Quantcast
Connect with us

Saudi women use wedding contracts to assert right to drive

Published

on

Saudi salesman Majd had just begun his wedding preparations when his fiancee sought to enshrine in their marriage contract a condition already guaranteed by law — her right to drive.

Wedding contracts have long been a safety net for brides in the deeply patriarchal society, used to guarantee demands that are often otherwise vulnerable to the whims of the husband or his family.

Such legally binding contracts typically codify anything from the woman’s right to have her own house, hire a maid, or to study or work.

But after the kingdom last year lifted a decades-long ban on female motorists, a popular new condition in the contracts is the right to own and drive a car, according to documents seen by AFP and interviews with wedding clerics.

Majd, 29, who is due to marry this month in his native Dammam in eastern Saudi Arabia, signed off on two demands from his 21-year-old fiancee ?- the right to drive and to work after marriage, according to the contract he shared with AFP.

ADVERTISEMENT

“She said she (would) like to be independent,” explained Majd, who requested his last name be withheld as the discussion was a private family matter.

“I replied: ‘sure, why not?'”

Overturning the world’s only ban on women drivers is the most palpable social change in the ultra-conservative kingdom, which is pursuing a wide-ranging liberalisation drive.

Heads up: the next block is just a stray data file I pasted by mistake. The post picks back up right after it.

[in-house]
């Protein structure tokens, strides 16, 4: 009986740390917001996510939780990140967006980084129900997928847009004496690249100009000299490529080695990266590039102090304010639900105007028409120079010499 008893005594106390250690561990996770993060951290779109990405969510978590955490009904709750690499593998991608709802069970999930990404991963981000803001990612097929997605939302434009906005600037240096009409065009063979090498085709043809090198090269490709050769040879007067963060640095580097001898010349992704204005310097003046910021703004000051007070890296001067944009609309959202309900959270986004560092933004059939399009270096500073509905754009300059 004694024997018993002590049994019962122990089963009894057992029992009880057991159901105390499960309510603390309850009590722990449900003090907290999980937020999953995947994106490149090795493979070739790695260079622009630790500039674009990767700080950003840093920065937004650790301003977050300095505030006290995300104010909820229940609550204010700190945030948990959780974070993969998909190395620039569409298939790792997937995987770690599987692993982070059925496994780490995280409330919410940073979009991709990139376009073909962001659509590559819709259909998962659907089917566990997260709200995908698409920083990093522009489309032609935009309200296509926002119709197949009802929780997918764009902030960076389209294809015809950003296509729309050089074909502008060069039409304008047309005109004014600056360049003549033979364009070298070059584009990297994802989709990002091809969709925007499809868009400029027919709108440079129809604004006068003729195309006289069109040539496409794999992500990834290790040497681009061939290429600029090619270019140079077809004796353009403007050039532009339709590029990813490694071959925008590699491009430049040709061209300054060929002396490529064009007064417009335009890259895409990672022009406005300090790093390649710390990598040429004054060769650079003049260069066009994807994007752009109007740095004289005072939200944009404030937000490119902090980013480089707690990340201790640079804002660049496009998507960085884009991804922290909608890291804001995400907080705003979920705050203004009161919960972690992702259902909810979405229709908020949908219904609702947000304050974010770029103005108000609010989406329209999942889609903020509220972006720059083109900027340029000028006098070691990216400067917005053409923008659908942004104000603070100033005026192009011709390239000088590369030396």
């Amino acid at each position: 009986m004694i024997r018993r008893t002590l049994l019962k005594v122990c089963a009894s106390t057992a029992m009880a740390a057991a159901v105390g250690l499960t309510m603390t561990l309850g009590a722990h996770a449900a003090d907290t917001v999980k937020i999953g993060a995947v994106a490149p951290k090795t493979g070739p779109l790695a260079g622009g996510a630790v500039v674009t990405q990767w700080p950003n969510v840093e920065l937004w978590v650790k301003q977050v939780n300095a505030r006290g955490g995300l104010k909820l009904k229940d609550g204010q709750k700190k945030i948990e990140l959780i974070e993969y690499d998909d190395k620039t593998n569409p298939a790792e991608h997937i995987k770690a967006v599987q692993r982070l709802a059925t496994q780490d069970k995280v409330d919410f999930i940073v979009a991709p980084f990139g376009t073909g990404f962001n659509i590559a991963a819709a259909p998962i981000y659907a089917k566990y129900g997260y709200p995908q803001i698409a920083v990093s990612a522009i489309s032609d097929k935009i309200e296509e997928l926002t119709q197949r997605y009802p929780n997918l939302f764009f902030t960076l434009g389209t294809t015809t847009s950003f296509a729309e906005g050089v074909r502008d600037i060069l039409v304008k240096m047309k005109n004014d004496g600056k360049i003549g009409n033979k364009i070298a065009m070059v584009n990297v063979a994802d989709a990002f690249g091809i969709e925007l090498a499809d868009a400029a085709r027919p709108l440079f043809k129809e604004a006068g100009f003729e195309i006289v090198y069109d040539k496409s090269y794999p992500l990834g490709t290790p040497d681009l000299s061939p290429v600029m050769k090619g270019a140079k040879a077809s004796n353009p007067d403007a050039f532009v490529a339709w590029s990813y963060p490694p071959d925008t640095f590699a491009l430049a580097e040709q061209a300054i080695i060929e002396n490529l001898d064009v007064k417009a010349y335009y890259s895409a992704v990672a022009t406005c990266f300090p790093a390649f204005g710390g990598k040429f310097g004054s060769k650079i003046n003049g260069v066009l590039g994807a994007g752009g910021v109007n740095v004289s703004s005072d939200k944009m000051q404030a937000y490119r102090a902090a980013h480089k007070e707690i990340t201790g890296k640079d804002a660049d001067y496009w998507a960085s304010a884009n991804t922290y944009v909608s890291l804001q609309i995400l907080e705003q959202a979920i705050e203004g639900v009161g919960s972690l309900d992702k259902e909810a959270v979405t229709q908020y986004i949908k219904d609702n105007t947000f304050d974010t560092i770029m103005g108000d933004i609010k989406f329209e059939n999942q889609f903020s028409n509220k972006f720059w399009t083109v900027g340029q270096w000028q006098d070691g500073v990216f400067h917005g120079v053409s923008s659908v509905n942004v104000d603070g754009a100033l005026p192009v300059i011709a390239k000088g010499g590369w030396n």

ADVERTISEMENT

To drive, women do not require the explicit approval of their male “guardians” — husbands, fathers and other male relatives, whose permission is needed by women to study, get married and even leave prison.

But it remains unclear whether women have any legal recourse should their guardians prevent them from taking the wheel.

And many in the kingdom appear to be trapped in this troubling scenario.

ADVERTISEMENT

“Some women prefer to include the driving condition in their contract to avoid any marital conflicts” over the issue, said Abdulmohsen al-Ajemi, a Riyadh wedding cleric who received his first such enquiry from the family of an engaged woman last week.

“It’s a way to guarantee the husband will keep his promise.”

A breach of wedding conditions can be used by women as grounds for divorce, clerics say.

ADVERTISEMENT

– ‘I don’t want you’ –